The princess is sad. What ails her?
Sighs escape her strawberry lips
that laughter has abandoned, that all color has fled.
The princess is pale on her golden throne,
her harpsichord’s sonorous keys are still,
the triumph of peacocks fills the garden.
Ah, the poor princess with her mouth of roses
longs to be a swallow, longs to be a butterfly
on weightless wings soaring up to the sky,
climbing toward the sun on a ladder of light,
greeting the lilies with May-time verses
or losing herself in the wind over thunderous seas.
Be still, be still, my princess! says the fairy godmother.
A winged horse is heading straight your way,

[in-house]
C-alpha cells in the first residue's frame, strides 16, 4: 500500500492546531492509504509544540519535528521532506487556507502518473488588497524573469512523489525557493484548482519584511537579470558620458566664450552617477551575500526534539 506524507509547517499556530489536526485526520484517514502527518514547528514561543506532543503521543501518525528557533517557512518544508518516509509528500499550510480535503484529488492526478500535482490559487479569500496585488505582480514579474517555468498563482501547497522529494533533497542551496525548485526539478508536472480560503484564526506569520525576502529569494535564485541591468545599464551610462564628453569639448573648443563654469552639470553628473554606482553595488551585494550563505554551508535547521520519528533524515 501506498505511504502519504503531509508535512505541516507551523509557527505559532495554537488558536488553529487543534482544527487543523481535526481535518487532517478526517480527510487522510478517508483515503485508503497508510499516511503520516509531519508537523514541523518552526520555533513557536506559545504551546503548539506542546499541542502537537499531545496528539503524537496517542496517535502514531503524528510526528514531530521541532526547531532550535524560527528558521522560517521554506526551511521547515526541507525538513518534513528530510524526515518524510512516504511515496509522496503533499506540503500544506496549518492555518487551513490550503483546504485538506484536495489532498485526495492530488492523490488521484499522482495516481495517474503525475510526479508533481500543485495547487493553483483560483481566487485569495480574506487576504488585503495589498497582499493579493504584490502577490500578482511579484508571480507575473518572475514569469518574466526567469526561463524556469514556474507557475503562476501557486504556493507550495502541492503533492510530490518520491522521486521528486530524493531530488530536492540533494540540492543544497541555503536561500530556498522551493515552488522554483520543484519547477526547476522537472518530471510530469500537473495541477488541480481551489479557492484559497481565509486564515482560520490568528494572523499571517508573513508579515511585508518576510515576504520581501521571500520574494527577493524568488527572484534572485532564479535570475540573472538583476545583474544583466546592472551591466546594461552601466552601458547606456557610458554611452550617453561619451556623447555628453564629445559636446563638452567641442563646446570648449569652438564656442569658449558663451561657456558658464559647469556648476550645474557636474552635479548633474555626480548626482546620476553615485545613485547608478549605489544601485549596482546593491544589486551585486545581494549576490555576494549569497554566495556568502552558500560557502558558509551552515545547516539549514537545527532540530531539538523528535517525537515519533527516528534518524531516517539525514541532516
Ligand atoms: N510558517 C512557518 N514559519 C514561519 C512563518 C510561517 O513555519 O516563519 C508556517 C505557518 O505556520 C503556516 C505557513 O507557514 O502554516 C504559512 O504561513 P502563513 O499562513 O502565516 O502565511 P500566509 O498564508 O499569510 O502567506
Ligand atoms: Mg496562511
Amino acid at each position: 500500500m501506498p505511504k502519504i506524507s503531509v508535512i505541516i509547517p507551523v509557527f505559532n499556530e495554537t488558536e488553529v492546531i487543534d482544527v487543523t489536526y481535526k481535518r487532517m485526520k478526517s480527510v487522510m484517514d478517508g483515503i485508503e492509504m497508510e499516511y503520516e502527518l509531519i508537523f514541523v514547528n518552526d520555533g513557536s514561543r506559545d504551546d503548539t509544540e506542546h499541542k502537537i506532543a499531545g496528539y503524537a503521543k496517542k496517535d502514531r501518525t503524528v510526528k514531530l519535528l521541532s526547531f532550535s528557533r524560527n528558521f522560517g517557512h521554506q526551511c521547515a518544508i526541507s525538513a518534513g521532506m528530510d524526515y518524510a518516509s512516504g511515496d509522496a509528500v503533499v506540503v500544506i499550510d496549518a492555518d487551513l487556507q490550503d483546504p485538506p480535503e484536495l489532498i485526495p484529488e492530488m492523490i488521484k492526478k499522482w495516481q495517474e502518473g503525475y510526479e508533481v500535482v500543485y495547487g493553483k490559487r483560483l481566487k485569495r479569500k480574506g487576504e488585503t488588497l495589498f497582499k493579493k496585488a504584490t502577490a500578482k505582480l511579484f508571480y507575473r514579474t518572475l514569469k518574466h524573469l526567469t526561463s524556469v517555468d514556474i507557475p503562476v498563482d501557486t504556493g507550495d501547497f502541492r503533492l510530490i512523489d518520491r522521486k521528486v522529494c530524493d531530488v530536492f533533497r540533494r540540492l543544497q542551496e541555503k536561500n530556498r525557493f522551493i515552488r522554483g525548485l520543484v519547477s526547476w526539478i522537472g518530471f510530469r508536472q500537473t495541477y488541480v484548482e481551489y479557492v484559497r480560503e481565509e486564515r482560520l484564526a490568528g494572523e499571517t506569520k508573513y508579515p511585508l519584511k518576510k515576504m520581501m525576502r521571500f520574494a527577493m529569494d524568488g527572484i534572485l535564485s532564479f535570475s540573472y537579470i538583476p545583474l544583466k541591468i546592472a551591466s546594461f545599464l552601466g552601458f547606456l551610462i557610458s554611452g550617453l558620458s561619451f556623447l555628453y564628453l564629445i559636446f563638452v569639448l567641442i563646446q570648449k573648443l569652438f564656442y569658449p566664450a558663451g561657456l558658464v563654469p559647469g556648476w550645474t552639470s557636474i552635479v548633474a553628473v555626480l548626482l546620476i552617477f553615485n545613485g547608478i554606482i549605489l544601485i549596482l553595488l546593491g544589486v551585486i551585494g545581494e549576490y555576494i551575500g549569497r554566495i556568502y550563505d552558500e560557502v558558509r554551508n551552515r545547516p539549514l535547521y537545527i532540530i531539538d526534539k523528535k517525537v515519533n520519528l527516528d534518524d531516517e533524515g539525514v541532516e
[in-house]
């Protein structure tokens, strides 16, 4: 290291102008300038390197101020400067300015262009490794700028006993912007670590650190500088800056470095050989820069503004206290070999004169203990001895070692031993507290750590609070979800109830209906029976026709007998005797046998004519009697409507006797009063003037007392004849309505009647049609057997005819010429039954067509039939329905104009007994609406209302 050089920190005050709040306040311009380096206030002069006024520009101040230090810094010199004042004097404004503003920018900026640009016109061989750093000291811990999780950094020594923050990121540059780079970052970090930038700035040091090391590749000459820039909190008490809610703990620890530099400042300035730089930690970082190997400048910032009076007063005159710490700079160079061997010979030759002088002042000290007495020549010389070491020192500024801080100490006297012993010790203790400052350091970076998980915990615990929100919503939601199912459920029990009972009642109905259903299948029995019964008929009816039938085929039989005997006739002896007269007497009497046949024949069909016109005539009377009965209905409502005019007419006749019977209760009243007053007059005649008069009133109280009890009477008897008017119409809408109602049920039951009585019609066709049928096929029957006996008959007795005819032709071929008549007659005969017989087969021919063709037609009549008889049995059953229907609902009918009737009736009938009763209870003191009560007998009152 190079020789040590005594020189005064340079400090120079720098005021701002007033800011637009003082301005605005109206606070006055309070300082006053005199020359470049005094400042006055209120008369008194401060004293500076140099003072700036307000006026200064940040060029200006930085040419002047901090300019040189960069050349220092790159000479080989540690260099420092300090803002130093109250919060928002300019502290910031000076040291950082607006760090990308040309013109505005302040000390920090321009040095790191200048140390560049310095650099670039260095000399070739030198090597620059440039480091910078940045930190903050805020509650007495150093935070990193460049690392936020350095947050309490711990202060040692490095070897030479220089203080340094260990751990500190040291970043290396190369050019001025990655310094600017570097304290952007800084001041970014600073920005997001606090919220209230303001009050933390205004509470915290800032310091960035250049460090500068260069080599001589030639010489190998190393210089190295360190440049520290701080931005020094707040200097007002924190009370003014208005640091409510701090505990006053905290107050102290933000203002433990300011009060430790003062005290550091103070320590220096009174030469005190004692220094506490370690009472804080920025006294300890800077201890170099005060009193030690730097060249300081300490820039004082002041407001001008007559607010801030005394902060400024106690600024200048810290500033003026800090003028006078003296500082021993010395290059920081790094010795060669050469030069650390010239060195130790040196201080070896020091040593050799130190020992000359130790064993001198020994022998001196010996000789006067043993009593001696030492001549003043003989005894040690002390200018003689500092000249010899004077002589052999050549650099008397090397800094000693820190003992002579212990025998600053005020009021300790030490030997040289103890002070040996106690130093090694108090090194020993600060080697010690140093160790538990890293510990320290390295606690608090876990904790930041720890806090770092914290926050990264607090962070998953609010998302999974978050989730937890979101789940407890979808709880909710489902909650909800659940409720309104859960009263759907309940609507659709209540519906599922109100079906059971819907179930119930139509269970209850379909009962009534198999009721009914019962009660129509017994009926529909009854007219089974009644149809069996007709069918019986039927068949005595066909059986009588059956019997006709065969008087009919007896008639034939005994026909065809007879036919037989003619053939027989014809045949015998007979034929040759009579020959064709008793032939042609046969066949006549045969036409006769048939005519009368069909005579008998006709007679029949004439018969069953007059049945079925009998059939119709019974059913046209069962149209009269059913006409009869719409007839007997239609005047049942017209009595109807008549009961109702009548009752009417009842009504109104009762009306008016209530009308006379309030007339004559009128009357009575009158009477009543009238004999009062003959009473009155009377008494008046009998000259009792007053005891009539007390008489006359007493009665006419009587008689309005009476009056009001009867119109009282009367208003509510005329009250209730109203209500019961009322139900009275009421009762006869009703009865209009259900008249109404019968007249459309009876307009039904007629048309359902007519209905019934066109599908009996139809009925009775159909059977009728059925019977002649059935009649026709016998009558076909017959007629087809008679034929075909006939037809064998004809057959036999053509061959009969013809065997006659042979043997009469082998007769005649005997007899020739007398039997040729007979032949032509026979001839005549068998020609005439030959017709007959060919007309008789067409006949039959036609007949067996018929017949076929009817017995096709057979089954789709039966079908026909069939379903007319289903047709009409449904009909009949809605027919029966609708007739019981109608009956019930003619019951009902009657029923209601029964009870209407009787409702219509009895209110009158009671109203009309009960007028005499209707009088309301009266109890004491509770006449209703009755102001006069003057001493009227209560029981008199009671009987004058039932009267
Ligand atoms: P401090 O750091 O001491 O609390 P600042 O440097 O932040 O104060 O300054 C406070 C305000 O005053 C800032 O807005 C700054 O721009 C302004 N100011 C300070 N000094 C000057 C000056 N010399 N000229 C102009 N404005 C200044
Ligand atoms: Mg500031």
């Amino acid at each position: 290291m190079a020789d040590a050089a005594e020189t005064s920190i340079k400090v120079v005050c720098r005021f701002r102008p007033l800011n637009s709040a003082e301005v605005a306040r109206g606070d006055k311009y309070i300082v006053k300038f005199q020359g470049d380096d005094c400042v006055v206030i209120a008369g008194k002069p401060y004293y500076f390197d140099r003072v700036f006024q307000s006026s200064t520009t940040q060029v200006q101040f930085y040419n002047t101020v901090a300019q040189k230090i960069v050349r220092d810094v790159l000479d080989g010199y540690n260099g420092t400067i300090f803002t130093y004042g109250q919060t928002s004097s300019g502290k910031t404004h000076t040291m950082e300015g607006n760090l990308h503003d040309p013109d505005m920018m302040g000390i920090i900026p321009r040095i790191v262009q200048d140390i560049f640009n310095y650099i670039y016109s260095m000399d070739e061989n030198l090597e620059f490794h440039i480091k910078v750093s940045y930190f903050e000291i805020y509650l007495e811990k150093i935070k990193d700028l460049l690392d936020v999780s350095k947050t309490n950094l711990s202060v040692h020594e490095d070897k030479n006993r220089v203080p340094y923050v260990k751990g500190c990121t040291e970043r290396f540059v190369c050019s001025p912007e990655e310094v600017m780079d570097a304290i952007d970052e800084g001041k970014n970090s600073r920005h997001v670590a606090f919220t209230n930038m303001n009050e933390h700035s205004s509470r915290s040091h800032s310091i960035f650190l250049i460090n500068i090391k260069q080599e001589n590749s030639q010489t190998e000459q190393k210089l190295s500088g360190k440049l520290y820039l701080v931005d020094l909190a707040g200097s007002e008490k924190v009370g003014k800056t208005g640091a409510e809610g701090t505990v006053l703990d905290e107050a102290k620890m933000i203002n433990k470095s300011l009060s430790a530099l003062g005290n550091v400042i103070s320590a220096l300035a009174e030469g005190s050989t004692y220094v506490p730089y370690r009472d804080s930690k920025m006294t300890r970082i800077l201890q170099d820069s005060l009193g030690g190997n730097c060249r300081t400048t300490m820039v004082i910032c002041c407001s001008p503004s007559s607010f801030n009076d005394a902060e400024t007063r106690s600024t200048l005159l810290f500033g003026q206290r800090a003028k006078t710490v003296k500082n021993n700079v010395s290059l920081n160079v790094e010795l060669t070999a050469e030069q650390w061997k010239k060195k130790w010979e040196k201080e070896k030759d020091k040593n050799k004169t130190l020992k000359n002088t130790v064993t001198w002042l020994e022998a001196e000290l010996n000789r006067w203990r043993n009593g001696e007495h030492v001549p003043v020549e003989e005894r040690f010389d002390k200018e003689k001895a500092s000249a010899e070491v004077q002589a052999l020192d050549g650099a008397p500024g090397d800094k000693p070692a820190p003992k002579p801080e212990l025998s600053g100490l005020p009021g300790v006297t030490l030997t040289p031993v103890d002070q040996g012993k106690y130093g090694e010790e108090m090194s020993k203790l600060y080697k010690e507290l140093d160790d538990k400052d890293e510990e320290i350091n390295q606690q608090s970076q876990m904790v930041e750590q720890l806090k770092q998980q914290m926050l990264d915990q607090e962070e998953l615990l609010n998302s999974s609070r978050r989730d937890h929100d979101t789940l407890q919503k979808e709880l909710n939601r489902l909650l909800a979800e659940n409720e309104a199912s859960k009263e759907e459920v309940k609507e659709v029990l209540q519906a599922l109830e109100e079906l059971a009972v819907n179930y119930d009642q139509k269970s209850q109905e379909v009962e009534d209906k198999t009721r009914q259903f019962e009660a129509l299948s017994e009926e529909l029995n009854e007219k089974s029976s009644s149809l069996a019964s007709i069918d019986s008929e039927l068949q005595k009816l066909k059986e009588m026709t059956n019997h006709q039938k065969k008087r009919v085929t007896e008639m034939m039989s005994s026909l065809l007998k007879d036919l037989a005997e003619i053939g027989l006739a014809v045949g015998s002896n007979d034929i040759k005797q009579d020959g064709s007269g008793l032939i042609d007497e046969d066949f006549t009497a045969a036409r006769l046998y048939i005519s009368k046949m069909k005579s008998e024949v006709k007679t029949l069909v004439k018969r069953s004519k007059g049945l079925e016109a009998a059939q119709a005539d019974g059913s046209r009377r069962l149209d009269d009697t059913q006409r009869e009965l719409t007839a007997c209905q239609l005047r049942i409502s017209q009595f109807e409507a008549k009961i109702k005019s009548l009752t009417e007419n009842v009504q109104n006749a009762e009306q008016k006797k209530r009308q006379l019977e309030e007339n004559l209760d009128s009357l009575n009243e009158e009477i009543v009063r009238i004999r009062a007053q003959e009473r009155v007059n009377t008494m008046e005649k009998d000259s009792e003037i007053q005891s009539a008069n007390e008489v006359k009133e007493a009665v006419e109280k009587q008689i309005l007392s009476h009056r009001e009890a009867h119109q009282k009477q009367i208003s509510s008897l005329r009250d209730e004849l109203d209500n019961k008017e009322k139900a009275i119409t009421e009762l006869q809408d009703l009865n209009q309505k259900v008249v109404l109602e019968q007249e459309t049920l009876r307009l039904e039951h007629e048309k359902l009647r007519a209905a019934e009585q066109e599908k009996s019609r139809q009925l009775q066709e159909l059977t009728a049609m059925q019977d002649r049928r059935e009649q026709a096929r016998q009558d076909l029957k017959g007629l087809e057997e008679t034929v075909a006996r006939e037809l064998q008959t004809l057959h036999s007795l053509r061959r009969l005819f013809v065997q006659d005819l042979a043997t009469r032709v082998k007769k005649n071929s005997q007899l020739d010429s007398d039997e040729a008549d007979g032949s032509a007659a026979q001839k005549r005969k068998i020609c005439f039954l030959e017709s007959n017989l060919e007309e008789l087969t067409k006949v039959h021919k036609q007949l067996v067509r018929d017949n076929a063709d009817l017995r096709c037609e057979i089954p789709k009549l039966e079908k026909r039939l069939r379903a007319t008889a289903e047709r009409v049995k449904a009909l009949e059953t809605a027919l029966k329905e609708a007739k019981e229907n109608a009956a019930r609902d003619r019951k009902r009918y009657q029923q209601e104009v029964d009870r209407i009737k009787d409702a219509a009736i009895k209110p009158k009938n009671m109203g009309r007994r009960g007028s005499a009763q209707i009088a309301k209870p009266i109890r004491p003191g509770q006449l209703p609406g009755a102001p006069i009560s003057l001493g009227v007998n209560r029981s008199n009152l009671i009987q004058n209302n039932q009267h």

bearing a joyful knight, who adores you without ever having seen you,
travelling from afar with a sword at his belt and a hawk in his hand
to conquer death and ignite your lips with one amorous kiss.


La princesa está triste… qué tendrá la princesa?
Los suspiros se escapan de su boca de fresa,
que ha perdido la risa, que ha perdido el color.
La princesa está pálida en su silla de oro,
está mudo el teclado de su clave sonoro;

y en un vaso alvidada se desmaya una flor.

El jardín puebla el triumfo de los pavos-reales.
Palanchina, la dueña dice cosas banales,
Y, vestido de rojo, pirueta el bufón.
La princesa no ríe, la princess no siente;
La princesa persigue por el cielo de Oriente
La libélula vaga de una vaga ilusión.

Piensa acaso e el príncipe de Golconda o de China,